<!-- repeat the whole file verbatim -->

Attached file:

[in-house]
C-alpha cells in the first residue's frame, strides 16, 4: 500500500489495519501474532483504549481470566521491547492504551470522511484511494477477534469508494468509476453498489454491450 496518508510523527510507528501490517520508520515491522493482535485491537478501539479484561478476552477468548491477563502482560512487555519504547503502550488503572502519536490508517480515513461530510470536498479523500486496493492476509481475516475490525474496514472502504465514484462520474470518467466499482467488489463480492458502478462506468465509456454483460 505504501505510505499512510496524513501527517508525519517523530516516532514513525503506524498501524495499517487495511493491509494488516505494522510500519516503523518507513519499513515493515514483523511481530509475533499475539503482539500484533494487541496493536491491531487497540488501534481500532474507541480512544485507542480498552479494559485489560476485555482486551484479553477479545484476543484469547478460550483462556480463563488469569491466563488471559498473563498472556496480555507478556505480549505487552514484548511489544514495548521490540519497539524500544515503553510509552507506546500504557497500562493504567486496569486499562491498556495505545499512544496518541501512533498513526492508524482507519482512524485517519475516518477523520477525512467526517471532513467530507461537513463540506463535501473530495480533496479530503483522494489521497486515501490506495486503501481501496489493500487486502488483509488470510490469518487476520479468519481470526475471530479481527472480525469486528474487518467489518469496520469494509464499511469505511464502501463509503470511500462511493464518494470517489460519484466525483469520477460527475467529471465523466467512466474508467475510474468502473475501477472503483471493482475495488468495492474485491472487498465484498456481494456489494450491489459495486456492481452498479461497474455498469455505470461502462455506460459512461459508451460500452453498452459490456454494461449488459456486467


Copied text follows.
[in-house]
C-alpha cells in the first residue's frame, strides 16, 4: 500500500489495519501474532483504549481470566521491547492504551470522511484511494477477534469508494468509476453498489454491450 496518508510523527510507528501490517520508520515491522493482535485491537478501539479484561478476552477468548491477563502482560512487555519504547503502550488503572502519536490508517480515513461530510470536498479523500486496493492476509481475516475490525474496514472502504465514484462520474470518467466499482467488489463480492458502478462506468465509456454483460 505504501505510505499512510496524513501527517508525519517523530516516532514513525503506524498501524495499517487495511493491509494488516505494522510500519516503523518507513519499513515493515514483523511481530509475533499475539503482539500484533494487541496493536491491531487497540488501534481500532474507541480512544485507542480498552479494559485489560476485555482486551484479553477479545484476543484469547478460550483462556480463563488469569491466563488471559498473563498472556496480555507478556505480549505487552514484548511489544514495548521490540519497539524500544515503553510509552507506546500504557497500562493504567486496569486499562491498556495505545499512544496518541501512533498513526492508524482507519482512524485517519475516518477523520477525512467526517471532513467530507461537513463540506463535501473530495480533496479530503483522494489521497486515501490506495486503501481501496489493500487486502488483509488470510490469518487476520479468519481470526475471530479481527472480525469486528474487518467489518469496520469494509464499511469505511464502501463509503470511500462511493464518494470517489460519484466525483469520477460527475467529471465523466467512466474508467475510474468502473475501477472503483471493482475495488468495492474485491472487498465484498456481494456489494450491489459495486456492481452498479461497474455498469455505470461502462455506460459512461459508451460500452453498452459490456454494461449488459456486467